WASHINGTON -- A top official with the Newt Gingrich campaign said Thursday that the former House speaker would take a challenge over the allocation of Florida's delegates all the way to the GOP convention floor if circumstances demanded it.
Bill McCollum, Gingrich's Florida co-chair and the state's former Attorney General, confirmed to Fox News that his candidate was appealing a rule dictating that the winner of the Florida primary receive all of the state's 50 delegates. Arguing that a strict reading of the RNC bylaws requires those delegates to be distributed proportionally, McCollum pledged to make the case to the Republican Party's contest committee, and appeal beyond there if need be.
"If this is a close thing if we go to the convention it will be taken to the credentials committee and possibly to the convention floor," McCollum said. Asked whether he would be making such threats if Gingrich had won Florida (and its full slate of delegates) rather than former Massachusetts Gov. Mitt Romney, McCollum replied, "No. But Romney would be. And so you've got to really realize that whoever is going to lose is going to make this challenge."
Evocations of convention floor chaos are most likely bluffs on the part of the Gingrich campaign. Furthermore, one possible resolution in the debate over Florida's delegates is that they end up firmly in Romney's camp -- not because the credentials committee will rule in his favor, but because Gingrich will have exited the race by then and the issue will be moot.
Until that happens, however, the Gingrich campaign's challenge has the potential to cause a headache for the Republican Party. Appearing before McCollum on Fox News, Republican National Committee Chairman Reince Priebus was diplomatic and non-committal about the appeals process.
"If a delegate wants to bring a case [to the contest committee], they can," he said. "I can't guarantee how they are going to do but I can tell you that there is a process."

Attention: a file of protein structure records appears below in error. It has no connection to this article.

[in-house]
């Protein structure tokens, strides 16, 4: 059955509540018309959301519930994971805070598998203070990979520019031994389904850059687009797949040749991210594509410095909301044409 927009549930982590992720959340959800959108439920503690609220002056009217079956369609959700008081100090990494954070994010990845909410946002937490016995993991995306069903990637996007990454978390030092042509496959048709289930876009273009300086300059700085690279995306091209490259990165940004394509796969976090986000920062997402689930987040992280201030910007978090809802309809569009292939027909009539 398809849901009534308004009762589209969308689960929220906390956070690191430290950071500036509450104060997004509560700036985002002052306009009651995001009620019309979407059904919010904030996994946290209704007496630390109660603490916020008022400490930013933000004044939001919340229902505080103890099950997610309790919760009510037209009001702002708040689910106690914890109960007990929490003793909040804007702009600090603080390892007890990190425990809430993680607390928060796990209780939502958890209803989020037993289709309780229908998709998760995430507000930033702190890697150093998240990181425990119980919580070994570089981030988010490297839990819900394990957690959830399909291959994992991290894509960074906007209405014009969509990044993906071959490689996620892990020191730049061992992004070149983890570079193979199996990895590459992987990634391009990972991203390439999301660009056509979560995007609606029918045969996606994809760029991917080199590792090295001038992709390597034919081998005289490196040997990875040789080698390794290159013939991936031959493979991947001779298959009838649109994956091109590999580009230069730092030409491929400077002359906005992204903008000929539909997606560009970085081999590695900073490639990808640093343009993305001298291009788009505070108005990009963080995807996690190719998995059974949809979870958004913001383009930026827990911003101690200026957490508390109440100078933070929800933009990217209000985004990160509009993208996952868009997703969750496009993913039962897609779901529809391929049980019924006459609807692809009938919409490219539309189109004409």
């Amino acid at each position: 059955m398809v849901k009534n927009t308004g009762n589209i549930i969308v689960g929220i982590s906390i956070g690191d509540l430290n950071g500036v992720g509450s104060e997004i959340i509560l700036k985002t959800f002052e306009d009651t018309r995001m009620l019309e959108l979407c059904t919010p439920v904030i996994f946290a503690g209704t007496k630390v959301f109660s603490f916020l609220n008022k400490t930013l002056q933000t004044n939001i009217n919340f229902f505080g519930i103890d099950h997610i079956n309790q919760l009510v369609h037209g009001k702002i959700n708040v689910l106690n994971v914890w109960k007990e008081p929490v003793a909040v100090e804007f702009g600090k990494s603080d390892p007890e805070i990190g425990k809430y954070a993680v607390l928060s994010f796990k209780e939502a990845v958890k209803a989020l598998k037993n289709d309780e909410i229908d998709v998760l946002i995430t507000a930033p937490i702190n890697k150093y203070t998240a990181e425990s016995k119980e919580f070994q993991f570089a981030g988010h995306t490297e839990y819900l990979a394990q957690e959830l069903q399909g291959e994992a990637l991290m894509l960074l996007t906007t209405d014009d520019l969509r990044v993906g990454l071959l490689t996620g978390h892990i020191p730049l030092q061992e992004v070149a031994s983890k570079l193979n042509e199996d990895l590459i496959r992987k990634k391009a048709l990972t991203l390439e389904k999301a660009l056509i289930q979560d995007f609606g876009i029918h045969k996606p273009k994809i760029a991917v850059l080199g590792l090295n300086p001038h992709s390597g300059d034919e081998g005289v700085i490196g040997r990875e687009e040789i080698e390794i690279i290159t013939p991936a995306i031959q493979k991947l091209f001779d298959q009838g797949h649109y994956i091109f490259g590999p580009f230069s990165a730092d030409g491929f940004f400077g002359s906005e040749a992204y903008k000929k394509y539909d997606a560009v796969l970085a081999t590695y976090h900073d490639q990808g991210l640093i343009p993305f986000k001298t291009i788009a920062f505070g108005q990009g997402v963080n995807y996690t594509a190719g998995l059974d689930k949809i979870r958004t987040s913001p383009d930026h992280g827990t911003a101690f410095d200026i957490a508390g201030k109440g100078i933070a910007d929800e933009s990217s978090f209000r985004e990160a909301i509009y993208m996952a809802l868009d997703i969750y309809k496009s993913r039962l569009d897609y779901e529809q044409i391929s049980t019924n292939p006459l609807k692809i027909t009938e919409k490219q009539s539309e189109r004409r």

Privately, however, those close to the RNC argue that the Gingrich appeal is a case of sour grapes, nothing more. The rules say that any state that holds a primary or caucus prior to April 1 cannot have a "winner-take-all" election. If a state violates this rule by moving up its primary, the punishment is a fifty percent reduction in the number of delegates it sends to the 2012 convention. This is precisely what happened with Florida, which would have awarded the winner of its primary 99 delegates had it not changed the date.
For a number of GOP officials, however, the punishment didn't match the crime. Other states chose not to move their primaries ahead in the calendar, they argue, precisely because a strict reading of the bylaws suggests they'd be forced to become proportional contests if they did so.
"Left unclear in the interaction of Rules 15(b)(2) and 16 is whether the RNC is required to impose proportional allocation of delegates for any state, such as Florida, which elected to violate the mandate that all binding primaries and caucuses held before April 1, 2012 "shall provide for the allocation of delegates on a proportional basis," reads the official Gingrich campaign appeal. "A clear read of the straightforward language of Revised Rule 15(b)(2) would appear to indicate that proportional allocation in Florida is mandatory upon the RNC."
The question now is whether the RNC can or will retroactively divide Florida's delegates in a proportional manner. One top Republican Party official told The Huffington Post that doing so would be nearly impossible. There is no set standard for what constitutes a proportional allocation of delegates. Moreover, the official added, "there is no mechanism for the RNC to override Florida's decision."
Others in the party are less certain of that.
"Certified results of elections are easily available from the Secretary of State for each state," Mark Cross, an executive board member of the Republican Party of Florida, wrote in a November 2011 letter to Priebus. "The RNC can calculate, report and record the proportional vote and easily enforce this rule. The proper counting and allocation is simply a matter of mathematical enforcement of the rules and should not be confused with any penalty because a state and its voters will not be losing their voice in any way."